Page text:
Michael J Edwards
Essential Gig Date:
Monday 1st September 2014, 7pm – Pizza Express, 10 Dean St, Soho, London W1D 3RW
The Steve Williamson Band:
Steve Williamson – tenor/soprano sax
Robert Mitchell – piano
Michael Mondesir – bass
Filomena Campus – voice
Seb Roachford – drums
The lovely people over at Fuse TV have been discussing the importance of archiving with Afrika Bambaataa
St. Peter’s Church, Bournemouth
Friday, 26 Sep 2014
Featuring Robert Mitchell’s Panacea, Bournemouth Symphony Chorus, Avonbourne College and Harewood College.
Invocation is a stunningly unique performance, which blends the traditions of jazz, choral, classical and improvised music, creating what Mitchell describes as “transcendental sound” achieved by the combined voices of over 100 choral performers. Bringing together Grammy winning Bournemouth Symphony Chorus, young music students from Avonbourne and Harewood Colleges and Mitchell’s jazz quartet, Panacea, Mitchell’s new composition is based upon the ever vital and under-celebrated role inspirational teaching plays on human development. This premiere is sure to be a formidable, potent and unmissable experience.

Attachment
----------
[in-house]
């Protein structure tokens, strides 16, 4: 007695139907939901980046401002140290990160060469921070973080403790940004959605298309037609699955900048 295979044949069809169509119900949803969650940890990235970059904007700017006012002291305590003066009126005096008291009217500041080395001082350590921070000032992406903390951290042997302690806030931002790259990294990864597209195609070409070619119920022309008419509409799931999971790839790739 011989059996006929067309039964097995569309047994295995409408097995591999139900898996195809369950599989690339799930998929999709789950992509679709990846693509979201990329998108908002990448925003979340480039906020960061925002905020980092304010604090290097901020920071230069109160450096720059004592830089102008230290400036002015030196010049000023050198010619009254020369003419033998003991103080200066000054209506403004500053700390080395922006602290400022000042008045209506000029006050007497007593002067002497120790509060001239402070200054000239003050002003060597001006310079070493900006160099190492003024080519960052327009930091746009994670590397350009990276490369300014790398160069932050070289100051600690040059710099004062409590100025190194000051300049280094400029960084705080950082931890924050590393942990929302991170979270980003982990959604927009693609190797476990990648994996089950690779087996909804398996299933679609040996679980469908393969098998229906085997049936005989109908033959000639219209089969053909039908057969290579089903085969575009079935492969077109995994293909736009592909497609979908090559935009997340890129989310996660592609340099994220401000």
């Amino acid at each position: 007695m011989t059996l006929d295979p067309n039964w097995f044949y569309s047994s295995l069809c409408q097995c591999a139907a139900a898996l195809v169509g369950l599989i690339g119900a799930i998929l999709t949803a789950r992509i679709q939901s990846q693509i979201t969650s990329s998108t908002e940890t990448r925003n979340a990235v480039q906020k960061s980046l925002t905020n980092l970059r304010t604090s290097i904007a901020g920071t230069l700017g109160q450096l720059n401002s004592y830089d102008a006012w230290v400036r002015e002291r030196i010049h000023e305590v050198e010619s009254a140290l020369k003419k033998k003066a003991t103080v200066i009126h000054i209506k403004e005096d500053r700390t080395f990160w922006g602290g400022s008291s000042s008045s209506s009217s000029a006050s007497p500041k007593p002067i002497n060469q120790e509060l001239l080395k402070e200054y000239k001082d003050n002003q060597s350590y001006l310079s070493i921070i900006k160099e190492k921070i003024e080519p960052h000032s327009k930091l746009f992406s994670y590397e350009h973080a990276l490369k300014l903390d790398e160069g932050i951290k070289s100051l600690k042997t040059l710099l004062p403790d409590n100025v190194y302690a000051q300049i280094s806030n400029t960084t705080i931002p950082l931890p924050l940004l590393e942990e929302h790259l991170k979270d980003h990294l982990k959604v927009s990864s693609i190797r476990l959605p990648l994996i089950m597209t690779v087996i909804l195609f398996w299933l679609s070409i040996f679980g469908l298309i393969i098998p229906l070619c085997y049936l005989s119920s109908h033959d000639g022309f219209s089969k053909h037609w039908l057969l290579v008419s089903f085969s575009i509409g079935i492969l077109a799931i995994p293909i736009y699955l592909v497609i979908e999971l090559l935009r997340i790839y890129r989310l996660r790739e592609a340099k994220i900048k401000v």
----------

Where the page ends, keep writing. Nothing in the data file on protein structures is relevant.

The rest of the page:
Book tickets here.
‘Robert would like to thank the Arts Council, the Lottery Fund, and SoundStorm
for their brilliant support of this project’